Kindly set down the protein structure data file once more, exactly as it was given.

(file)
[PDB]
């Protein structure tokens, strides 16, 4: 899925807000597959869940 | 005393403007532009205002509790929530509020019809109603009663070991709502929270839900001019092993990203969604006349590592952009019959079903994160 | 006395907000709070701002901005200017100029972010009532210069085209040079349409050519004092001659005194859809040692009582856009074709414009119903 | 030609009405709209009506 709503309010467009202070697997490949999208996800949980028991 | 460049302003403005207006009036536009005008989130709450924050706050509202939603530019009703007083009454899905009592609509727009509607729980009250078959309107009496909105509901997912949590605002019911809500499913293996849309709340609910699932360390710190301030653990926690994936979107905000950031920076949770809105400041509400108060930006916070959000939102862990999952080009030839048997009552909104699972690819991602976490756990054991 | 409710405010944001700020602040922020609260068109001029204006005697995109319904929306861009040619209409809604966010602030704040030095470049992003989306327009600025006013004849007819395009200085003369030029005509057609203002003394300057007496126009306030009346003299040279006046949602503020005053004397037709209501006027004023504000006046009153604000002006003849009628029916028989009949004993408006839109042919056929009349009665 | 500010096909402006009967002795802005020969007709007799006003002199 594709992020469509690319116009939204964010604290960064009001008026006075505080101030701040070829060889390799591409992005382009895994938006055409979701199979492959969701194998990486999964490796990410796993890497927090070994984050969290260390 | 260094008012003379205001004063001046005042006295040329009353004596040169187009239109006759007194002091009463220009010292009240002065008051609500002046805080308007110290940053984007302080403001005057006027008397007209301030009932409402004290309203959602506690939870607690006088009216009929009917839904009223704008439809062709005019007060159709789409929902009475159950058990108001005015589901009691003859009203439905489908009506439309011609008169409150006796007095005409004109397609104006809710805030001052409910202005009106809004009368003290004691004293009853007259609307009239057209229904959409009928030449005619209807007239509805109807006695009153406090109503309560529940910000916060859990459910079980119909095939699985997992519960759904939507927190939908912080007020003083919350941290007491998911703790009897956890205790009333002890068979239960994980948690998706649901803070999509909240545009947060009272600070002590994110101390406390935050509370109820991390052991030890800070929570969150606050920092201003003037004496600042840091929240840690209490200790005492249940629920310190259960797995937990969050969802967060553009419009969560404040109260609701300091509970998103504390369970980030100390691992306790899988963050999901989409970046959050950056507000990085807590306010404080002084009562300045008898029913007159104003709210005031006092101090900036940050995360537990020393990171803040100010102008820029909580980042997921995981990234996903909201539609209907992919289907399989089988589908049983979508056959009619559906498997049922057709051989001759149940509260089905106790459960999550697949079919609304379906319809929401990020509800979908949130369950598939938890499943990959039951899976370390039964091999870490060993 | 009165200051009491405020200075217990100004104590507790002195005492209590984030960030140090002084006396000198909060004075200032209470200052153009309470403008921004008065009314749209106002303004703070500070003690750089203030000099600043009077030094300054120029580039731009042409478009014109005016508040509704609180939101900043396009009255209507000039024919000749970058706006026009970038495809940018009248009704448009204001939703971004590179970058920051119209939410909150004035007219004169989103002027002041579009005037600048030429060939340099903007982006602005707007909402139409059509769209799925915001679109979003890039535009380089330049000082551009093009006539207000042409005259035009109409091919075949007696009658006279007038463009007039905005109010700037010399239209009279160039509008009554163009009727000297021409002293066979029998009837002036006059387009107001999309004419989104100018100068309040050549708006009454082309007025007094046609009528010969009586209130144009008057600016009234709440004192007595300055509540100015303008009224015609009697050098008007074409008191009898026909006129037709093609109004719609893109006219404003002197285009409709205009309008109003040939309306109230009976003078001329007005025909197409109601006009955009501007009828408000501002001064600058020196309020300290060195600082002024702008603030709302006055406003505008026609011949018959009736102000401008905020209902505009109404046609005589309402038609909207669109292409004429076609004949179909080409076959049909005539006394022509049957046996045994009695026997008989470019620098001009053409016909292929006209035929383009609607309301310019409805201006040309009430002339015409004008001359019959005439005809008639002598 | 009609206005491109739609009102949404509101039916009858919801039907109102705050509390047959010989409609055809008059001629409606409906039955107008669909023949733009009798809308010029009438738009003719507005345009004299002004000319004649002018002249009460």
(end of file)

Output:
[PDB]
């Protein structure tokens, strides 16, 4: 899925807000597959869940 | 005393403007532009205002509790929530509020019809109603009663070991709502929270839900001019092993990203969604006349590592952009019959079903994160 | 006395907000709070701002901005200017100029972010009532210069085209040079349409050519004092001659005194859809040692009582856009074709414009119903 | 030609009405709209009506 709503309010467009202070697997490949999208996800949980028991 | 460049302003403005207006009036536009005008989130709450924050706050509202939603530019009703007083009454899905009592609509727009509607729980009250078959309107009496909105509901997912949590605002019911809500499913293996849309709340609910699932360390710190301030653990926690994936979107905000950031920076949770809105400041509400108060930006916070959000939102862990999952080009030839048997009552909104699972690819991602976490756990054991 | 409710405010944001700020602040922020609260068109001029204006005697995109319904929306861009040619209409809604966010602030704040030095470049992003989306327009600025006013004849007819395009200085003369030029005509057609203002003394300057007496126009306030009346003299040279006046949602503020005053004397037709209501006027004023504000006046009153604000002006003849009628029916028989009949004993408006839109042919056929009349009665 | 500010096909402006009967002795802005020969007709007799006003002199 594709992020469509690319116009939204964010604290960064009001008026006075505080101030701040070829060889390799591409992005382009895994938006055409979701199979492959969701194998990486999964490796990410796993890497927090070994984050969290260390 | 260094008012003379205001004063001046005042006295040329009353004596040169187009239109006759007194002091009463220009010292009240002065008051609500002046805080308007110290940053984007302080403001005057006027008397007209301030009932409402004290309203959602506690939870607690006088009216009929009917839904009223704008439809062709005019007060159709789409929902009475159950058990108001005015589901009691003859009203439905489908009506439309011609008169409150006796007095005409004109397609104006809710805030001052409910202005009106809004009368003290004691004293009853007259609307009239057209229904959409009928030449005619209807007239509805109807006695009153406090109503309560529940910000916060859990459910079980119909095939699985997992519960759904939507927190939908912080007020003083919350941290007491998911703790009897956890205790009333002890068979239960994980948690998706649901803070999509909240545009947060009272600070002590994110101390406390935050509370109820991390052991030890800070929570969150606050920092201003003037004496600042840091929240840690209490200790005492249940629920310190259960797995937990969050969802967060553009419009969560404040109260609701300091509970998103504390369970980030100390691992306790899988963050999901989409970046959050950056507000990085807590306010404080002084009562300045008898029913007159104003709210005031006092101090900036940050995360537990020393990171803040100010102008820029909580980042997921995981990234996903909201539609209907992919289907399989089988589908049983979508056959009619559906498997049922057709051989001759149940509260089905106790459960999550697949079919609304379906319809929401990020509800979908949130369950598939938890499943990959039951899976370390039964091999870490060993 | 009165200051009491405020200075217990100004104590507790002195005492209590984030960030140090002084006396000198909060004075200032209470200052153009309470403008921004008065009314749209106002303004703070500070003690750089203030000099600043009077030094300054120029580039731009042409478009014109005016508040509704609180939101900043396009009255209507000039024919000749970058706006026009970038495809940018009248009704448009204001939703971004590179970058920051119209939410909150004035007219004169989103002027002041579009005037600048030429060939340099903007982006602005707007909402139409059509769209799925915001679109979003890039535009380089330049000082551009093009006539207000042409005259035009109409091919075949007696009658006279007038463009007039905005109010700037010399239209009279160039509008009554163009009727000297021409002293066979029998009837002036006059387009107001999309004419989104100018100068309040050549708006009454082309007025007094046609009528010969009586209130144009008057600016009234709440004192007595300055509540100015303008009224015609009697050098008007074409008191009898026909006129037709093609109004719609893109006219404003002197285009409709205009309008109003040939309306109230009976003078001329007005025909197409109601006009955009501007009828408000501002001064600058020196309020300290060195600082002024702008603030709302006055406003505008026609011949018959009736102000401008905020209902505009109404046609005589309402038609909207669109292409004429076609004949179909080409076959049909005539006394022509049957046996045994009695026997008989470019620098001009053409016909292929006209035929383009609607309301310019409805201006040309009430002339015409004008001359019959005439005809008639002598 | 009609206005491109739609009102949404509101039916009858919801039907109102705050509390047959010989409609055809008059001629409606409906039955107008669909023949733009009798809308010029009438738009003719507005345009004299002004000319004649002018002249009460």